Billings Police Chief Rich St. John, who said that Tuesday’s pre-dawn raid on the house was part of “an ongoing narcotics investigation” told the Missoulian that typically the grenades are not so close to people, let alone minors, when they go off.
“It was totally unforeseen, totally unplanned and extremely regrettable,” he said. “We certainly did not want a juvenile, or anyone else for that matter, to get injured.”
According to the Missoulian, the officer charged with deploying the grenade didn’t understand that there would be a delay before the device went off. Thinking it was a dud, he dropped it on the floor next to the sleeping girl while he went to get a second device. Seconds later, it exploded, terrifying both girls and sending one to the hospital burn unit.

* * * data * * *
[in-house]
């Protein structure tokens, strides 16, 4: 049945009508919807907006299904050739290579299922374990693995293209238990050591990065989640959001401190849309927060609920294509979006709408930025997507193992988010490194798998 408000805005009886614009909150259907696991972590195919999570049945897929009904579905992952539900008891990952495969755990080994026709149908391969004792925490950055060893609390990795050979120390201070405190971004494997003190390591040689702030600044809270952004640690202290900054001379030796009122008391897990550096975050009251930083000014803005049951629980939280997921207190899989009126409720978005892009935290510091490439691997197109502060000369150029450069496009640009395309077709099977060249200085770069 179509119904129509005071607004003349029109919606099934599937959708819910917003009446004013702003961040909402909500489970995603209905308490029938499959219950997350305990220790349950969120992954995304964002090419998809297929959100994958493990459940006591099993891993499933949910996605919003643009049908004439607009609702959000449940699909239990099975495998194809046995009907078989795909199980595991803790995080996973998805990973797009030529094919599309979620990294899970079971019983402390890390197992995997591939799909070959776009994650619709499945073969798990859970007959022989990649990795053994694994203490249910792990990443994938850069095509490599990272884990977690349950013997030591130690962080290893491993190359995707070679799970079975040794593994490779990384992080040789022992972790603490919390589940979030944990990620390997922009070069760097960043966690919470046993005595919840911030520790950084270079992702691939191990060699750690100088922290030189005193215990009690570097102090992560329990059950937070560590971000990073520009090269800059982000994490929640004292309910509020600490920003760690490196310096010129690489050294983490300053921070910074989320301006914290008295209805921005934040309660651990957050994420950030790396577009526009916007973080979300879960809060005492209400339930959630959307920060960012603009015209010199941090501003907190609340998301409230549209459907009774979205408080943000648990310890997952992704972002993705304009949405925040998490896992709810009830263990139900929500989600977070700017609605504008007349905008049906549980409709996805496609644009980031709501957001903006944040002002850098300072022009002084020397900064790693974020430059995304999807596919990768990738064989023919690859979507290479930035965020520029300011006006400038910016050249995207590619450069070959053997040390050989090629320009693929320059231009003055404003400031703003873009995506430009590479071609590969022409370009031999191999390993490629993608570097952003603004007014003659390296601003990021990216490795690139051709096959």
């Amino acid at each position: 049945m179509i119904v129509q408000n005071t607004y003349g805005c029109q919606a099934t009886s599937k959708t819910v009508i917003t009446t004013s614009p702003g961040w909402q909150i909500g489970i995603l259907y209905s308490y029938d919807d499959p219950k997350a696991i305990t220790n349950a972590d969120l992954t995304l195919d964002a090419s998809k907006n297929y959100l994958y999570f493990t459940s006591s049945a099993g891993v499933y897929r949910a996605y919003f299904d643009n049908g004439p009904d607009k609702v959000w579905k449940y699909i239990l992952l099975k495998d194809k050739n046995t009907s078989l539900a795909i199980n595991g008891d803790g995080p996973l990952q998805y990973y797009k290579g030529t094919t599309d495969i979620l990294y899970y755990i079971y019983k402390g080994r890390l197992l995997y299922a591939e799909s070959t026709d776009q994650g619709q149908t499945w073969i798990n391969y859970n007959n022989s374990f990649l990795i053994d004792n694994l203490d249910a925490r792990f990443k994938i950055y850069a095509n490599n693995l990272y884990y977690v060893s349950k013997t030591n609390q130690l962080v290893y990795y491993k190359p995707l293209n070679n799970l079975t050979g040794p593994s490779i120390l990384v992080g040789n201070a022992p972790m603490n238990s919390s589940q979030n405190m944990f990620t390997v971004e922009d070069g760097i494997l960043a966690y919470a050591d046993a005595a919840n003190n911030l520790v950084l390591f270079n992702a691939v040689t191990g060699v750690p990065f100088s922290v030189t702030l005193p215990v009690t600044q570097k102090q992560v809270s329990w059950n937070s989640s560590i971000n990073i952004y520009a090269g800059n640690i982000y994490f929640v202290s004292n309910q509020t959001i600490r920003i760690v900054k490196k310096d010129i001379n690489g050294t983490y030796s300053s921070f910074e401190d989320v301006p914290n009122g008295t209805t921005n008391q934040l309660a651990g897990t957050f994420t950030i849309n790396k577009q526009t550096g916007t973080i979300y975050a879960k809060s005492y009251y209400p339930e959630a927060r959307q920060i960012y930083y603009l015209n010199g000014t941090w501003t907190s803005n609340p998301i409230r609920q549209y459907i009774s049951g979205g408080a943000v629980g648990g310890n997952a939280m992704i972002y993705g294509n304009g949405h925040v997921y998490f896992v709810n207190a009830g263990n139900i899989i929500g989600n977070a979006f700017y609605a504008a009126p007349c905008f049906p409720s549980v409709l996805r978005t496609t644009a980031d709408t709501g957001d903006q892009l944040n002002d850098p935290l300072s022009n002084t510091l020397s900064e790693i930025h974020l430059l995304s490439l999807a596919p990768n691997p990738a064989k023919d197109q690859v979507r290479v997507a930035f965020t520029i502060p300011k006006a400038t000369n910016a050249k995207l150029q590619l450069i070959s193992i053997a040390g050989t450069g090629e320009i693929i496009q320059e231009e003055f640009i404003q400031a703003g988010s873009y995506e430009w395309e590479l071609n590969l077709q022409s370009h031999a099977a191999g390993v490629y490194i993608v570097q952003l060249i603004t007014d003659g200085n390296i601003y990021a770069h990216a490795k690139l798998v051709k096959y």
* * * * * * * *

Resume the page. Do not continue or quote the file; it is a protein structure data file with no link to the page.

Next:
The family protests that they were not only not harboring a drug operation, but were attempting to cooperate with the police.
“A simple knock on the door and I would’ve let them in,” said Fasching, who was home with her husband and two daughters at the time of the raid. ”They said their intel told them there was a meth lab at our house. If they would’ve checked, they would’ve known there’s not.”
Fasching said that her husband, who is disabled, was in the process of opening the front door for the officers when they knocked it down.
St. John insists that the department had done adequate research on the house and its inhabitants, but said, “The information that we had did not have any juveniles in the house and did not have any juveniles in the room. We generally do not introduce these disorienting devices when they’re present.”
“The warrant was based on some hard evidence and everything we knew at the time,” he said.